U.K. cyclist Geraint Thomas crossed the Tour de France finish line on the Champs-Élysées Sunday to become the first Welshman to take the honor.
Thomas, 32, wearing the yellow jersey of the overall leader crossed the line arm-in-arm with teammate Chris Froome, last year's winner. Sunday's ceremonial final stage came after Thomas's Saturday defense of a 1 minute, 51 seconds lead over second-place finisher Tom Dumoulin. Four-time champion Froome placed third overall.
According to Cycling News, "After the customary champagne and photo opportunities during the first half of the stage, things - as they usually do - got serious once the peloton hit Paris. A six-man break got away early on the Champs-Élysées circuits, but with the sprinter's teams keen to take the glory on the Tour's last day, they were hunted down with 6.5km (4 miles) to go."
"It's going to take a while to sink in," Thomas said before draping the flag of Wales over his shoulders during the podium ceremony, according to The Associated Press. "Normally that stage is really hard but today I just seemed to float around it. I had goose bumps going around there. The support from the Welsh, British flags. ... To ride around wearing this (yellow jersey) is a dream."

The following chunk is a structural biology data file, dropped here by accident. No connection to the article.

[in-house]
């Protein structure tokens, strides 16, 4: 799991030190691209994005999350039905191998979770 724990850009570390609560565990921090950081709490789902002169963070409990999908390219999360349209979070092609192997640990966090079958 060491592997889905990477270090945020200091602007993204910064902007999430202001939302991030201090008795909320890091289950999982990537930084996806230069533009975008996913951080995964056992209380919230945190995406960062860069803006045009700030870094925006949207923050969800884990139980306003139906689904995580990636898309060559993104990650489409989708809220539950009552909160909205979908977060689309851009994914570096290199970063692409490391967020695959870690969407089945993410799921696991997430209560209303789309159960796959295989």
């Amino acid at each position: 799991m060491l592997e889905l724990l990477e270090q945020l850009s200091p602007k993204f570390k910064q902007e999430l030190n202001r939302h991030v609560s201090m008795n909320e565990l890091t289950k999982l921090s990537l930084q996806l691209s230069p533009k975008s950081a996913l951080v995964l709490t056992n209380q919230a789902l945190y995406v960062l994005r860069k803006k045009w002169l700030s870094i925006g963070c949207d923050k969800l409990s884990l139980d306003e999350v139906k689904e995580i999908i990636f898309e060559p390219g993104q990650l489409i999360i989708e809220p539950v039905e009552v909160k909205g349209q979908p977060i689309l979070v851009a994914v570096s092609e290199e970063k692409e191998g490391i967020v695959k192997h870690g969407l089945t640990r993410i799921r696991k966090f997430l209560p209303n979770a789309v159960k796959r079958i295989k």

According to The Associated Press:
"French rider Sylvain Chavanel, riding his record 18th Tour, rode ahead of the pack as the first rider onto the Champs-Elysees.
World champion Peter Sagan matched Erik Zabel's record by winning the green jersey points competition for a sixth time. French riders Julian Alaphilippe and Pierre Latour secured the polka-dot mountains jersey and best young rider white jersey, respectively."
Thomas was a support rider for Froome's four earlier Tour de France victories. As ESPN writes, "This isn't the first time a loyal support rider has emerged from the shadow of his former leader."
ESPN, noting a "lack of tension" between Thomas and Froome over the role reversal, says Thomas "prevailed because Froome wavered, but there's more to it. Sky has the deepest pockets ($40 million, twice that of the next-richest organization) and correspondingly deepest bench in the business. In the highest mountains, incandescent 21-year-old Colombian talent Egan Bernal worked for both men."
As NPR's Bill Chappell wrote last week, for Froome, it had been "a race of misadventures." One incident came on Wednesday when Froome, wearing a dark gray rain jacket over his racing jersey, was yanked off his bike by a police officer who mistook him for a fan riding the course.